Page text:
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Occasionally I wandered in where I was not wanted and gave truthful answers.
Sometimes I even did it deliberately. A little disruption now can prevent disaster later.

Comments on "Teach Me, My Way"

This is a page from the third version of Technopagan Yearnings. There are some formatting differences. Originally published at www.neowayland.com/C550866538/E1051186160

Comments on "Teach Me, My Way"

Juliaki wrote an pretty good piece on teachers and students in the Craft

Before I go on with this post, I want to say upfront that I am a paranoid solitary. In my earlier days I worked more with left-hand path stuff, my experiences with established covens and groups has not been good. But I have worked with successfully with groups brought together for one specific purpose and set of workings.

In her blog This Page Left Intentionally Blessed, Juliaki wrote on how would-be students often look for a teacher and then second guess what the teacher can give them.

She has good points, people look for teachers because they want the experience and guidance that a good teacher can provide. There is not much point in having a teacher if you use them as a glorified reference and not as a teacher.

Often what looks like a shortcut at first just slows things down in the long run. Just because someone has picked up a few things about carpentry along the way doesn't mean they can build a house. If you don't know anything about plumbing or electrical work and don't make provisions, carpentry can actually get in the way of accomplishing your goals.

Just as with any master craftsman, there are hundreds of little touches that won't make it into any books. It's the difference between a kit bought at a store and making something elegant with what is already there. The kit may do the job, but it is not very often that a kit enhances everything else around it.

Now, having said that, not every coven is created equal.

Pardon, I need to scream that.

Not every coven is created equal!

Thank you.

Although I will admit that my guidelines are not absolute, I've found that trendlines can tell a lot. This is where I am about to offend some of my teen readers.

I've yet to meet a teenage HP or HPS worthy of the title. I'm not saying it can't happen, I am saying that it would be extraordinary. As in Beyond Extra Ordinary. As in rare. As in I haven't even heard of one. It could happen with a very gifted individual and a special set of circumstances, but I have not seen it yet.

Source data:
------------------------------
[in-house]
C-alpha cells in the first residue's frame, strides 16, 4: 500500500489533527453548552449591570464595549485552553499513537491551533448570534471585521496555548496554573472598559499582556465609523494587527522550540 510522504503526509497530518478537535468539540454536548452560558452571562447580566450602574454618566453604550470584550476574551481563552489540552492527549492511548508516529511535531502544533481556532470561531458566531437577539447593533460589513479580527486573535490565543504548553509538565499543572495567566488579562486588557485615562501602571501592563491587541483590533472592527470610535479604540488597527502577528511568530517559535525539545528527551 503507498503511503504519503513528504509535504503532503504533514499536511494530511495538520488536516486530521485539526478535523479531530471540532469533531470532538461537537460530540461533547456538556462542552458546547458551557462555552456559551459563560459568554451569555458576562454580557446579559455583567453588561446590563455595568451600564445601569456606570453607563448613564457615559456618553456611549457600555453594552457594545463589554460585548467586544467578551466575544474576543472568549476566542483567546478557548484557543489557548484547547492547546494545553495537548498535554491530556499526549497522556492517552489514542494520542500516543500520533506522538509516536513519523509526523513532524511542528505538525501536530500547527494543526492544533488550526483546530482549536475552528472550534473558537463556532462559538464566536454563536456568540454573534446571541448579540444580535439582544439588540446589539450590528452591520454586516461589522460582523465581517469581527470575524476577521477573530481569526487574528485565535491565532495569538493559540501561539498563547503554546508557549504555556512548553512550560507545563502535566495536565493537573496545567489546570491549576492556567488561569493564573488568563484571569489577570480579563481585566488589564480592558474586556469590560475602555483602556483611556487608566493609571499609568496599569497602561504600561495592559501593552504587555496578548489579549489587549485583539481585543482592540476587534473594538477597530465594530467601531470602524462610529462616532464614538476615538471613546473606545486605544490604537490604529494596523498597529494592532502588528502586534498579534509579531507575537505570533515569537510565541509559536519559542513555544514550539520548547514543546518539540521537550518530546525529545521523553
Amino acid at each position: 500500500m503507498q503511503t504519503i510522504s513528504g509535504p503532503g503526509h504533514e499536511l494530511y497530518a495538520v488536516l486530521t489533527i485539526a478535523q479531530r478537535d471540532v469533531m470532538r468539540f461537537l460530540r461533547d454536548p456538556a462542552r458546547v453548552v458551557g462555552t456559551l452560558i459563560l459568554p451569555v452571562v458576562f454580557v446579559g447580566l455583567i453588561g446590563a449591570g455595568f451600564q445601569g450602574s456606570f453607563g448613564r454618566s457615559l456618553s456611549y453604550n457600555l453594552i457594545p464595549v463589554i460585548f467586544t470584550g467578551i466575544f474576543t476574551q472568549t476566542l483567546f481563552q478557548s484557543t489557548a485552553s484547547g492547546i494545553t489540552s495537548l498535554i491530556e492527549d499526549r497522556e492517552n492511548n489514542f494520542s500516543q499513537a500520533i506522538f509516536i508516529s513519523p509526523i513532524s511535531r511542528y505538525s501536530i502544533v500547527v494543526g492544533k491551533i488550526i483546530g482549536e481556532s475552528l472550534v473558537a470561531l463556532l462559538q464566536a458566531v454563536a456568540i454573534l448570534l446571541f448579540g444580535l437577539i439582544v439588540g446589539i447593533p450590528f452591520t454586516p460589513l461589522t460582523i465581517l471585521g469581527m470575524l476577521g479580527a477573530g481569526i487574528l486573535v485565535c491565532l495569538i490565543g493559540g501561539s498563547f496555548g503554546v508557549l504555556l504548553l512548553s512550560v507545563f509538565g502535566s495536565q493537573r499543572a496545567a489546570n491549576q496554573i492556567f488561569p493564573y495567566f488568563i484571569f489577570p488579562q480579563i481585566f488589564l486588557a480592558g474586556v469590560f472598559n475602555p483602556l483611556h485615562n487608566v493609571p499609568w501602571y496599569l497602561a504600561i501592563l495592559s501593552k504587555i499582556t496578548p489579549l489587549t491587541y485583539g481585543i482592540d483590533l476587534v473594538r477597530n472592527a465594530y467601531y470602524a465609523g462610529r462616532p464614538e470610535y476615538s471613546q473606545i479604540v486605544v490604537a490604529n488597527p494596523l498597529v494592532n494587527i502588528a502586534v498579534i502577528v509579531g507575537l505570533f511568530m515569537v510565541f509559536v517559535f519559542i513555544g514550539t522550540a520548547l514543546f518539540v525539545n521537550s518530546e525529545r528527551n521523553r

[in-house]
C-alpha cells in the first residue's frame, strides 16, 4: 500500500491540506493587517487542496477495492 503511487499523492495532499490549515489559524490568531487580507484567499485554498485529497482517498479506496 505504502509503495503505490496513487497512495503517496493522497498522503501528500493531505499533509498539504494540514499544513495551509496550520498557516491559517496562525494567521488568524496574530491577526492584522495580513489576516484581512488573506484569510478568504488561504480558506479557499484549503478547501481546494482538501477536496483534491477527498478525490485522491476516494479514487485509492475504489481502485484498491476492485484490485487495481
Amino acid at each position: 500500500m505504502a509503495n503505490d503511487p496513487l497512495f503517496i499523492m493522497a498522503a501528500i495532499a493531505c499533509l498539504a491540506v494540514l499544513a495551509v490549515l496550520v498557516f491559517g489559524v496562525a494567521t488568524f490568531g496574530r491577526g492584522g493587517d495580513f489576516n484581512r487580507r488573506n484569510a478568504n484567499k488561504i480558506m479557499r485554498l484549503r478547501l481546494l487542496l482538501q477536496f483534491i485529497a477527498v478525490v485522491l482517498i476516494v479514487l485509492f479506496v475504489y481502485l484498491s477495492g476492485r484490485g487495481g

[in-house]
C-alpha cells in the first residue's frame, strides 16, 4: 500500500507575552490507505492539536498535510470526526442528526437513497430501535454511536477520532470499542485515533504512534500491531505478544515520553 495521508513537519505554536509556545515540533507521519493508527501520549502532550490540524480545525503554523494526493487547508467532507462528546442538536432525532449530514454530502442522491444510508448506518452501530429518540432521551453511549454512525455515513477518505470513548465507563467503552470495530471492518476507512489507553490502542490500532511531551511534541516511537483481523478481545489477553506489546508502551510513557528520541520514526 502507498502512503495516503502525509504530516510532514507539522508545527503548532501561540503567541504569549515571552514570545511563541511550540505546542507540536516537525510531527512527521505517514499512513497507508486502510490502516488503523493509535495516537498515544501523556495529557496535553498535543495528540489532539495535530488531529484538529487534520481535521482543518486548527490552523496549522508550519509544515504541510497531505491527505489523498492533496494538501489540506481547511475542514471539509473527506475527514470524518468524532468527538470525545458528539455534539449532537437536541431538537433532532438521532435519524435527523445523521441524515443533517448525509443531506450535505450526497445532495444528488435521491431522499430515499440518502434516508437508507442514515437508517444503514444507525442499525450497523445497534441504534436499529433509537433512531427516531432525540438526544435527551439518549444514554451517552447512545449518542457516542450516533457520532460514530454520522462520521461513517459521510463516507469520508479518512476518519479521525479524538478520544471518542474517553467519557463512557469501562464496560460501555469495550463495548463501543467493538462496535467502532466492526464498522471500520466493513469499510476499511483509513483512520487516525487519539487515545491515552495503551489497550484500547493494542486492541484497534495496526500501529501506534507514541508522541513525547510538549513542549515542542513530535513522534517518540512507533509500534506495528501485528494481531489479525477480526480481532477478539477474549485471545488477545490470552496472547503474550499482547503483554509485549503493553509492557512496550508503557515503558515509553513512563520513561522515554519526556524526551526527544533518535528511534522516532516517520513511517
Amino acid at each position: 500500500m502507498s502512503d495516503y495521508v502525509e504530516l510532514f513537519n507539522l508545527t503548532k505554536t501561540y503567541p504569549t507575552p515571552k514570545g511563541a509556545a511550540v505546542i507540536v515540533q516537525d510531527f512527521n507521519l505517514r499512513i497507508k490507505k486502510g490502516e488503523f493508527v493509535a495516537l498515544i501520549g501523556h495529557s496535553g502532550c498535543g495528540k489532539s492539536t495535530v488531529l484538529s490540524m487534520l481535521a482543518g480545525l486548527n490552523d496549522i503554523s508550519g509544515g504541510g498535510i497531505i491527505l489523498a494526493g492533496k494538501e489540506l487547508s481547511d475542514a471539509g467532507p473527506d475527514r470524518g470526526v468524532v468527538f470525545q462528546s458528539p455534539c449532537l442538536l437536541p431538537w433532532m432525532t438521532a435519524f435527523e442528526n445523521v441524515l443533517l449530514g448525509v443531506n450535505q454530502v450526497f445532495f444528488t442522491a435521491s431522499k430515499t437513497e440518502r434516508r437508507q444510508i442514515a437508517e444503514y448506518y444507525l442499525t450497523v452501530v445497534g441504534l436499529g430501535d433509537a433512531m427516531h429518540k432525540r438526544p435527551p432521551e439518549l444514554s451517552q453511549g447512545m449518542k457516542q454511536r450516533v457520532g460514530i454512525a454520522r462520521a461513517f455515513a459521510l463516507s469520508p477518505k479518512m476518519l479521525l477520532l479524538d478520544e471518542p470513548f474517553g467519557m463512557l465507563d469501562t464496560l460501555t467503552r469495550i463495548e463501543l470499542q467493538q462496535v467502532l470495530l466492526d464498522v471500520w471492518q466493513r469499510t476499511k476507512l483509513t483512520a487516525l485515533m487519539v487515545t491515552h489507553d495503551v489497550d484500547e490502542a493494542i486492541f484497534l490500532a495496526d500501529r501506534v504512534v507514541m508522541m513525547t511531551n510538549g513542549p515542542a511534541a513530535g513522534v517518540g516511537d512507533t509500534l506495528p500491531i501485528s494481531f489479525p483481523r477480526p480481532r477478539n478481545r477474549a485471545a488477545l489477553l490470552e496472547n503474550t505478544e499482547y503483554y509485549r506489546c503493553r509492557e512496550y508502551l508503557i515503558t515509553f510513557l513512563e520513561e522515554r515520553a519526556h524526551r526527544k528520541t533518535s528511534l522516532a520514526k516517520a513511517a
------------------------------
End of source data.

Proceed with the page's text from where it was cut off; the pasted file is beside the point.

The fact is I wouldn't want a 16 year old HPS anymore than I would want a 16 year old lawyer. And for much the same reasons.

So assuming that everyone in the coven is at least 18, is that enough? Not really. I'm going to dip into my Corporate Clone experiences, people do a lot of growing up between 18 and 25. In a coven, partially that is just so everyone is "legal," but part of it has to do with the "adult" mindset and responsibility. There might be younger members (special circumstances again), but most of the people in the coven should be at least 25. Again, I am not talking about exceptional individuals, but of general trendlines. If you have a "coven" of a 15 and 16 year olds, either they are prodigies or they don't understand what a coven is. Which is more likely?

Despite the poetry of "a year and a day," three to five years per degree is probably closer to the truth. Assuming a give or take of a couple of years, and suddenly it looks like most of the people with new first degrees should be between 20 and 30 years of age. Going by that same rule, most of the people with new second degrees should be between 25 and 35 years of age new while third degrees should be at least 30 and probably 40.

Then there is the matter of group history. How old is it? What have they done? Do they have a lineage? Is the lineage traceable? What connections do they have, who do they associate with?

After all that, I'd pull out the Advanced Bonewits Cult Danger Evaluation Frame and do some serious checking.

Groups aren't the only way or even the best way in all cases. I will admit as a solitary it's harder to evaluate someone's ability and soundness without a group. Lord and Lady know that I wouldn't want to teach anyone formally. But in general, the same rules apply. Look at how well (and how long) someone lives their Craft before agreeing to be their student.

Now I am a little biased here, but I think self-initiation is valid. I will also say that what most solitaries call self-initiation is really self-dedication. I know that many coven members won't agree with the whole idea of self-initiation, but this section is NeoWayland Beliefs, not Coven Beliefs or Pagan Beliefs.

Posted: Wed - May 18, 2005 at 05:49 PM

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